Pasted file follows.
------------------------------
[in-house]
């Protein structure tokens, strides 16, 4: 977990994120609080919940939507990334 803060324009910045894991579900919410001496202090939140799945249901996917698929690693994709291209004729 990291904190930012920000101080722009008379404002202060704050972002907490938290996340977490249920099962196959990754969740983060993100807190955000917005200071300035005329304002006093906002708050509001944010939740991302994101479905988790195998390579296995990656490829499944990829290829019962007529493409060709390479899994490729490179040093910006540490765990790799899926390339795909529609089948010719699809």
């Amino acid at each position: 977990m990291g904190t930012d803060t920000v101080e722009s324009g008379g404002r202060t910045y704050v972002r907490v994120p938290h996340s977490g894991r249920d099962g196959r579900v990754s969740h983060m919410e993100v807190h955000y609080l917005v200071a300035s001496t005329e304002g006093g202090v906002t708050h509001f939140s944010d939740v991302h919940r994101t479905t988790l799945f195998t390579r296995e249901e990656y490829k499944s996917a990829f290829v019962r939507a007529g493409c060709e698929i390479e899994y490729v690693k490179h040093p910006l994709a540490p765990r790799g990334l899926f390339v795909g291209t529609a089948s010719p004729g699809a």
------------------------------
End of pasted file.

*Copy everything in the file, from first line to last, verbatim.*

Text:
[in-house]
């Protein structure tokens, strides 16, 4: 977990994120609080919940939507990334 803060324009910045894991579900919410001496202090939140799945249901996917698929690693994709291209004729 990291904190930012920000101080722009008379404002202060704050972002907490938290996340977490249920099962196959990754969740983060993100807190955000917005200071300035005329304002006093906002708050509001944010939740991302994101479905988790195998390579296995990656490829499944990829290829019962007529493409060709390479899994490729490179040093910006540490765990790799899926390339795909529609089948010719699809």
């Amino acid at each position: 977990m990291g904190t930012d803060t920000v101080e722009s324009g008379g404002r202060t910045y704050v972002r907490v994120p938290h996340s977490g894991r249920d099962g196959r579900v990754s969740h983060m919410e993100v807190h955000y609080l917005v200071a300035s001496t005329e304002g006093g202090v906002t708050h509001f939140s944010d939740v991302h919940r994101t479905t988790l799945f195998t390579r296995e249901e990656y490829k499944s996917a990829f290829v019962r939507a007529g493409c060709e698929i390479e899994y490729v690693k490179h040093p910006l994709a540490p765990r790799g990334l899926f390339v795909g291209t529609a089948s010719p004729g699809a």